M.D Nalapat is the Editorial Director of The Sunday Guardian.
When he visited Washington, among the high points of Prime Minister Narendra Modi's visit was to see the statue of Mahatma Gandhi which is located in front of the embassy of India on Massachusetts Avenue. Recently in Australia, he was beaming with joy when he unveiled a statue of the Mahatma in Brisbane. Clearly, Narendra Modi has intense admiration for the global statesperson hailed as the "Father of the Nation". Thus far, however, many parts of India have made as little progress in their path towards prosperity as did one of Gandhiji's sons, Harilal, who died an anonymous pauper in a hospital bed after a lifetime of failure, apparently ignited by his father's principled refusal to send him for higher studies to the UK. It must be said that the Mahatma never sought to promote any member of his family in any position, moving in a sharply different direction from the nepotism shown by some of his contemporaries, such as Motilal Nehru, whose promotion of son Jawaharlal bore fruit, especially when the Mahatma himself saw to it that the younger Nehru rose steadily within the Congress party, until he was nominated as the country's first Prime Minister by Gandhiji, who openly claimed that Nehru would, after he himself was gone, "speak his language".
"It is against the tenets of the Mahatma, for our ministers to live in ultra-luxurious circumstances when the people of this country are still eking out a living far from that needed to preserve their dignity. The Mahatma himself travelled third-class and lived in very humble surroundings."
We do not know what exactly this "language" was, and so are a bit clueless about the extent to which Nehru's policies actually reflected those favoured by the Mahatma. However, it can be said with certainty that Gandhiji must have been distressed when he saw those who had replaced the British making a beeline for the bungalows and offices vacated by the former colonial masters of India. It is bizarre that in a country as poor as India, "servants of the people" (i.e. ministers) reside in palaces which cost Rs 300-400 crore on the market and sometimes more. It is ethically wrong; it is against the tenets of the Mahatma for our ministers to live in such ultra-luxurious circumstances when the people of this country are still eking out a living far from that needed to preserve their dignity. Indeed, when the Mahatma himself travelled third-class and usually lived in very humble surroundings, it is unconscionable that those "serving the people" enjoy a standard of life far, far in excess of that endured by the average citizen. Not merely in their places of stay, but in the matter of other colonial-era privileges as well, what needs to be done is for Prime Minister Modi to do what Jawaharlal Nehru and his successors failed to do, which is to ensure that ministers be treated the same way as other citizens in, for example, airport lines. This columnist had the privilege of travelling a few seats away from former Planning Commission Deputy Chairperson Montek Ahluwalia during an international flight, who for a decade and more would have had access to the "VIP channel" at Delhi airport. Shrugging off his present lowly status as a part of civil society rather than a big honcho in the Civil Service, the former Central planner cheerfully waited his turn in line. So should he have while in office, and so should those now in office do likewise.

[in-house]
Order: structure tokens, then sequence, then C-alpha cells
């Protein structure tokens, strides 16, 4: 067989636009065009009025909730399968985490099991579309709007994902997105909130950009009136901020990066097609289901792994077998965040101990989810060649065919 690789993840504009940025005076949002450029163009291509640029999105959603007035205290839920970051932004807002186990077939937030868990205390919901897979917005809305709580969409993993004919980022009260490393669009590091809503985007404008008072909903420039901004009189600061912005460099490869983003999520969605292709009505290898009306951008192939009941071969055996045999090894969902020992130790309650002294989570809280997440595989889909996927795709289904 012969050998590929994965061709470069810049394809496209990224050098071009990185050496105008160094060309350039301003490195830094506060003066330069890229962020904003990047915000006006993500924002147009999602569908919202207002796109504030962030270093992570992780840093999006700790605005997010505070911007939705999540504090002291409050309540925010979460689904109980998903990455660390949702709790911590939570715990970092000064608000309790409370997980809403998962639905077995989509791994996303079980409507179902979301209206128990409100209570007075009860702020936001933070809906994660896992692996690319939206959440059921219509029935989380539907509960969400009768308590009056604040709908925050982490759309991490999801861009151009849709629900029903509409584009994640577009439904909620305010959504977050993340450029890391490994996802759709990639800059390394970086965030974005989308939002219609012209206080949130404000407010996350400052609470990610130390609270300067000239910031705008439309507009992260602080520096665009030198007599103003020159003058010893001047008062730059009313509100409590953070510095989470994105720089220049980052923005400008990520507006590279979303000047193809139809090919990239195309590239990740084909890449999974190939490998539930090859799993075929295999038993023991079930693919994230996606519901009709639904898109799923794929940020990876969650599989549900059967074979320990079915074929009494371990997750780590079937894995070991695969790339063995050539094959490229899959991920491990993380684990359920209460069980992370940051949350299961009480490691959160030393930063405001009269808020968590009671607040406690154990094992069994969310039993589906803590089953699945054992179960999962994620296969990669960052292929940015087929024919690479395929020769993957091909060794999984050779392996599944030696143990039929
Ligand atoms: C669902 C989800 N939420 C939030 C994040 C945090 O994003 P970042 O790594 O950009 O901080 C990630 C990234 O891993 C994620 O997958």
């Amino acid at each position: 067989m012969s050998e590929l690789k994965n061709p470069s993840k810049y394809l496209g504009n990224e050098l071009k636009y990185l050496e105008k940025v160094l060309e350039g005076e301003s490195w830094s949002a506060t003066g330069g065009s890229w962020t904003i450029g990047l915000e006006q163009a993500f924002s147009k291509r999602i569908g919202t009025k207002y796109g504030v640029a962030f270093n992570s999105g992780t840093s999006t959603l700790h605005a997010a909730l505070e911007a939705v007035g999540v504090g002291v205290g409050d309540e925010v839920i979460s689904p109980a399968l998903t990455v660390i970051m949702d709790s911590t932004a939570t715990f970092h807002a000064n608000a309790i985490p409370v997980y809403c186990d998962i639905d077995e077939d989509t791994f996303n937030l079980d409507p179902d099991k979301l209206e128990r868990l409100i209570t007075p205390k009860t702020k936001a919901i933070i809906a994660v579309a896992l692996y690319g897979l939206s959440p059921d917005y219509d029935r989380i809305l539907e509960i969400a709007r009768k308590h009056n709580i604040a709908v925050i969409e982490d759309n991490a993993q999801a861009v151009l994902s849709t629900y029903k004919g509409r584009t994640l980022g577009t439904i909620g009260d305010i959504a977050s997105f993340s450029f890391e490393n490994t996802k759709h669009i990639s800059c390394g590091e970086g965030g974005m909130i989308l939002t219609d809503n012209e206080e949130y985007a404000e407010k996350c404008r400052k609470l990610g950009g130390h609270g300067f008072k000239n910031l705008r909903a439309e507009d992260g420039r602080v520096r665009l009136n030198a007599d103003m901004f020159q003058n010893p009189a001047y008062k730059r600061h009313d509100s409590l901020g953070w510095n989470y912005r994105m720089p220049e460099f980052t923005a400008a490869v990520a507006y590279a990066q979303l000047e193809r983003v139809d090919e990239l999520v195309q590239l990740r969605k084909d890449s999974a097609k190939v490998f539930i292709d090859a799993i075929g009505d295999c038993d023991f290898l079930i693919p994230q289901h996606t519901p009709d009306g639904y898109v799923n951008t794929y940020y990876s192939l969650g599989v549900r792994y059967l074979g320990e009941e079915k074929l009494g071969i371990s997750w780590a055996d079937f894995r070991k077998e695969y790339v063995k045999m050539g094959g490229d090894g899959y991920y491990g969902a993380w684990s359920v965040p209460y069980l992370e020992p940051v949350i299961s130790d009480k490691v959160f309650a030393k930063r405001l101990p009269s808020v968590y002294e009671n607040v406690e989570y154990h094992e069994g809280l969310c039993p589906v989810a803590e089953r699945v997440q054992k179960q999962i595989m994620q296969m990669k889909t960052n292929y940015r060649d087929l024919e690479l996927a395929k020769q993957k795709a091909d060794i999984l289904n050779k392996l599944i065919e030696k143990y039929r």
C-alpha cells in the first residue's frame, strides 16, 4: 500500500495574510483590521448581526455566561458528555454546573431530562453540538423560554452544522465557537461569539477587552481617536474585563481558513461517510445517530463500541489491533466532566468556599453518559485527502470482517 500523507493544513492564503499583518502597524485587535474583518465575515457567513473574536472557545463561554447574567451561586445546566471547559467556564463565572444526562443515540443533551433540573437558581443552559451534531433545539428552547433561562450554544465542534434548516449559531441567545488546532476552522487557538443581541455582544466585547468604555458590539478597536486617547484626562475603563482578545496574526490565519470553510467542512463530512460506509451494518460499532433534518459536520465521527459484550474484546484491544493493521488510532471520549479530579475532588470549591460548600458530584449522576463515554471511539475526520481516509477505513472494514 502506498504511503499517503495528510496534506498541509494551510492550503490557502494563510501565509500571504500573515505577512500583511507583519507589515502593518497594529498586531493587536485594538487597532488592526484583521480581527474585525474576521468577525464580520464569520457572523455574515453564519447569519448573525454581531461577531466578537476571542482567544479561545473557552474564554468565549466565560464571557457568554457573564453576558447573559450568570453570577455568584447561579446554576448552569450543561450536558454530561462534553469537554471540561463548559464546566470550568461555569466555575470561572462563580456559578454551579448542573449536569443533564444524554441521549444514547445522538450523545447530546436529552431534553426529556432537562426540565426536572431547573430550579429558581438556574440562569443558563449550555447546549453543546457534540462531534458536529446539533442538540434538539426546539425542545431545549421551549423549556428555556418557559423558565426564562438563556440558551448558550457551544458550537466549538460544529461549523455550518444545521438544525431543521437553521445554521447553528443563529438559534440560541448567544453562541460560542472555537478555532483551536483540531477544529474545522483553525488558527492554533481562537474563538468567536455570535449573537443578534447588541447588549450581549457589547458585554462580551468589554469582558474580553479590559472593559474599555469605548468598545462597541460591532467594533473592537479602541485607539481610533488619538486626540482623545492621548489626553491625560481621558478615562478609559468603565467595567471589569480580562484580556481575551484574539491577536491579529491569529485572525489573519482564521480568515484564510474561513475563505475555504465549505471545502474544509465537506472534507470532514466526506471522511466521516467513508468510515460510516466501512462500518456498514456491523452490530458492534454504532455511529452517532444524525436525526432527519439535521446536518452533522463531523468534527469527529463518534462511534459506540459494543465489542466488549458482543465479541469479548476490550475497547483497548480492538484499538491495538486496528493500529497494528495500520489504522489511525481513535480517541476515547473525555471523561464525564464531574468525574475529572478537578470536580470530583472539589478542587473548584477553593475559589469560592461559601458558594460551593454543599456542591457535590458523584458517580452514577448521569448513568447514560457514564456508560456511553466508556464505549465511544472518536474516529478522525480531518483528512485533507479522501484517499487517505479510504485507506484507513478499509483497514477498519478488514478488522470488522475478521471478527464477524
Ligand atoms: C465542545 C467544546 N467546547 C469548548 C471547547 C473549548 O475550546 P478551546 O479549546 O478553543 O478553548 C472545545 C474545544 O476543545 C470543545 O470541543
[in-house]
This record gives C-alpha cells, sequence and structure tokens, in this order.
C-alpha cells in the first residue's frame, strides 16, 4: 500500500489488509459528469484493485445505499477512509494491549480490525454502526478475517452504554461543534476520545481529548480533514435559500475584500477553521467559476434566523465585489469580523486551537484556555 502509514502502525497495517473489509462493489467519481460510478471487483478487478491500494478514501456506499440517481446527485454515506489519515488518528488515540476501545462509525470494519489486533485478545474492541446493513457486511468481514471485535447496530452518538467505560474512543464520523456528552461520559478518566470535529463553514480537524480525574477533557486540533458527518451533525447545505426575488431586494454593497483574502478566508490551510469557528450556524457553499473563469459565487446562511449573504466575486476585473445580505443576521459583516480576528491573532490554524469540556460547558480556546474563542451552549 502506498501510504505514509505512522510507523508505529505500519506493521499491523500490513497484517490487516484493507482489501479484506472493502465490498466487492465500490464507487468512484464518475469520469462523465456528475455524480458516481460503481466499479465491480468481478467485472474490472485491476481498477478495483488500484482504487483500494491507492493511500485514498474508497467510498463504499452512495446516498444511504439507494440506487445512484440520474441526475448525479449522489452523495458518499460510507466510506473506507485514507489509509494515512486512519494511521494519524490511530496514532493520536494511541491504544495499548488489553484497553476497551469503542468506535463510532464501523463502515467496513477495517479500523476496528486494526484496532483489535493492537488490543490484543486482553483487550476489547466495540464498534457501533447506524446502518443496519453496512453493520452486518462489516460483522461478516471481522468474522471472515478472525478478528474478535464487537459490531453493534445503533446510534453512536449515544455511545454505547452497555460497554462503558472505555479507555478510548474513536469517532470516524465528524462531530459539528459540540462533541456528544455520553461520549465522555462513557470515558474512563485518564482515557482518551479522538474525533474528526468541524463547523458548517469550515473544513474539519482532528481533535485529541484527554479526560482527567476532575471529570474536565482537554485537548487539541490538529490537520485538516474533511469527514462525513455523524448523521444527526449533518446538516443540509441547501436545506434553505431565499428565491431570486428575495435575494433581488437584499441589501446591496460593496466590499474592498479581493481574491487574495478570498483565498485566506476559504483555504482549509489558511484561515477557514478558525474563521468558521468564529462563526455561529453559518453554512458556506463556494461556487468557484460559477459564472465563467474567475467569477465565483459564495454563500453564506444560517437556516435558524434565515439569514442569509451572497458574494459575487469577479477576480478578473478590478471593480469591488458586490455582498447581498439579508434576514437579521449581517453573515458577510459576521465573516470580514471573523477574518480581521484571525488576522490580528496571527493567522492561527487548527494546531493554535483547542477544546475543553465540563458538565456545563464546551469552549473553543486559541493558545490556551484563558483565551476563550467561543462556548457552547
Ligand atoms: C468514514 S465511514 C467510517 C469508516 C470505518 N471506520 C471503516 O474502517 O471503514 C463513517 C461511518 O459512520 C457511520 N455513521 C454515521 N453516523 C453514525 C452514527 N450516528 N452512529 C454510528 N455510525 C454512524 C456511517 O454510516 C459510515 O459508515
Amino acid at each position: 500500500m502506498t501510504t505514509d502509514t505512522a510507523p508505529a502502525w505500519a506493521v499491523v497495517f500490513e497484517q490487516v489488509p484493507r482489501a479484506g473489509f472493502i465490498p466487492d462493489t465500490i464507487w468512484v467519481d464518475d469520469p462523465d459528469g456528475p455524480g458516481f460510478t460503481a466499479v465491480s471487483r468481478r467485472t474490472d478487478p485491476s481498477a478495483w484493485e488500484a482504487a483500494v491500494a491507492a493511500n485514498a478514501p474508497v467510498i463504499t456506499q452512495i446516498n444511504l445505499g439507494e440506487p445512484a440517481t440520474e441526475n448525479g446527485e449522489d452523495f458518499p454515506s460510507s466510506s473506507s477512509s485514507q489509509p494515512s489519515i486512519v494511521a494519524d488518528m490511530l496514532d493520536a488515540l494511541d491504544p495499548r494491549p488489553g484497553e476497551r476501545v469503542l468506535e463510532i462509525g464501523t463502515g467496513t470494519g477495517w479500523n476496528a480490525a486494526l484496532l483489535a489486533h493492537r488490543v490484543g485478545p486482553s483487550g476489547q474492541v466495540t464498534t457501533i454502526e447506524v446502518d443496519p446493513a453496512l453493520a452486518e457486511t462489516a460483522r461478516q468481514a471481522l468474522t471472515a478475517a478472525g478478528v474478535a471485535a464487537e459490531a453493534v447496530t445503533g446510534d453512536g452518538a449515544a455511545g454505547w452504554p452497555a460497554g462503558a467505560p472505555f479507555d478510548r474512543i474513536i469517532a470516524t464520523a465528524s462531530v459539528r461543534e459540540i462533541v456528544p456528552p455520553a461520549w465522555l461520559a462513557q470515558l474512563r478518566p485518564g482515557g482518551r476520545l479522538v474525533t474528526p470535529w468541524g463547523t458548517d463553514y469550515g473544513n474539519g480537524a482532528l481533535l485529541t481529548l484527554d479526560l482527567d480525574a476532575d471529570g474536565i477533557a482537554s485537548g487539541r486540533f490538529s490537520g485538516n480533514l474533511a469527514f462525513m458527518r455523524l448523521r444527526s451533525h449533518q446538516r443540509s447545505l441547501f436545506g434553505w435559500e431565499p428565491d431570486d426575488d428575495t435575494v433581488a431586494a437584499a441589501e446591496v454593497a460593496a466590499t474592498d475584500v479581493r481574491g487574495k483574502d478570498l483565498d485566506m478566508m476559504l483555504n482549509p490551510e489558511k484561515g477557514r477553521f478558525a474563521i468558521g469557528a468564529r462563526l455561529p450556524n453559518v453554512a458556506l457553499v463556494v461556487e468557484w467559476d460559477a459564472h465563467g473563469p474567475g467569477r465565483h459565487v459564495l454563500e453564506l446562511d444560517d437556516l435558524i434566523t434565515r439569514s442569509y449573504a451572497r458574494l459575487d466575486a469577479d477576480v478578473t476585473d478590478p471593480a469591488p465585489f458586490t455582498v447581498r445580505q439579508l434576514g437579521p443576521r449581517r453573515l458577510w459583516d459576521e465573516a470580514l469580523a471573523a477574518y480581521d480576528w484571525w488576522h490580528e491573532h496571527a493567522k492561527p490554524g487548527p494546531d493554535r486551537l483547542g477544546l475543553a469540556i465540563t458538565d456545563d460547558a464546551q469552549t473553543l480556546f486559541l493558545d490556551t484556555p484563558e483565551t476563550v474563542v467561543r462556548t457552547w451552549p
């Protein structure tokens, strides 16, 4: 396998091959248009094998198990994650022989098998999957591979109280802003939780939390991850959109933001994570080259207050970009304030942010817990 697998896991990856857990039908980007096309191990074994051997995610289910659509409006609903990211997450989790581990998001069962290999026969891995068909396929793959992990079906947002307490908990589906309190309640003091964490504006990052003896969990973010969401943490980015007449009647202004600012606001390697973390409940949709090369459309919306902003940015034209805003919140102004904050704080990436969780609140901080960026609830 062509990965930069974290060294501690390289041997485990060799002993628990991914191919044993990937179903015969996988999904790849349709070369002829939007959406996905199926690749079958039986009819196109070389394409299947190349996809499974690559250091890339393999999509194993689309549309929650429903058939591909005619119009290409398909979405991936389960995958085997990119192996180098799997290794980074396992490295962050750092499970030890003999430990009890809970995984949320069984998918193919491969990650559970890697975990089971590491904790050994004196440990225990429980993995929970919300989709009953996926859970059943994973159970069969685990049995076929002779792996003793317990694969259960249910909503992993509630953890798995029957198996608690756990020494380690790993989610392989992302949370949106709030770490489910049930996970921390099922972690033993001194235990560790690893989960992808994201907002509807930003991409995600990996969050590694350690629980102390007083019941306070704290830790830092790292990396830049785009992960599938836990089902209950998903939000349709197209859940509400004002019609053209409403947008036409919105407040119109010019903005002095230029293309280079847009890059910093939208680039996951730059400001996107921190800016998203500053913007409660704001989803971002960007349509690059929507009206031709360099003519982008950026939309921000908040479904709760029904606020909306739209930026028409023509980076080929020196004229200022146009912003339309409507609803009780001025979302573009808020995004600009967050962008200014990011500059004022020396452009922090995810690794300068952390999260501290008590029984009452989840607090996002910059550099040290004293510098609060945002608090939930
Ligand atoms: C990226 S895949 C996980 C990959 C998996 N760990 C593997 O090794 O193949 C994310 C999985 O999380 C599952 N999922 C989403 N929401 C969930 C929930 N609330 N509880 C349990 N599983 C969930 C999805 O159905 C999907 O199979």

This columnist is clueless about just what there was in the "language" of Jawaharal Nehru that was identical to that of Mahatma Gandhi. Indeed, looking at the simple conditions in then Chief Minister Modi's official residence at Gandhinagar as compared with the opulence of Teen Murti House, it would appear that Modi has been closer to the Mahatma's desire for simplicity than some others (who claim to be his most devoted followers) have been.
Presumably now that he is Prime Minister, Modi's living quarters must be of comparable simplicity, even if within the spacious confines of 5-7 Race Course Road. It would therefore be fitting if the Prime Minister were to request his ministerial colleagues to move out of the British-era mansions they now inhabit, into simple accommodation not too different from that of the citizens on whose behalf they are presumed to be functioning. Our ministers should follow Mahatma Gandhi, not just on designated days and before television cameras, but in their lifestyles.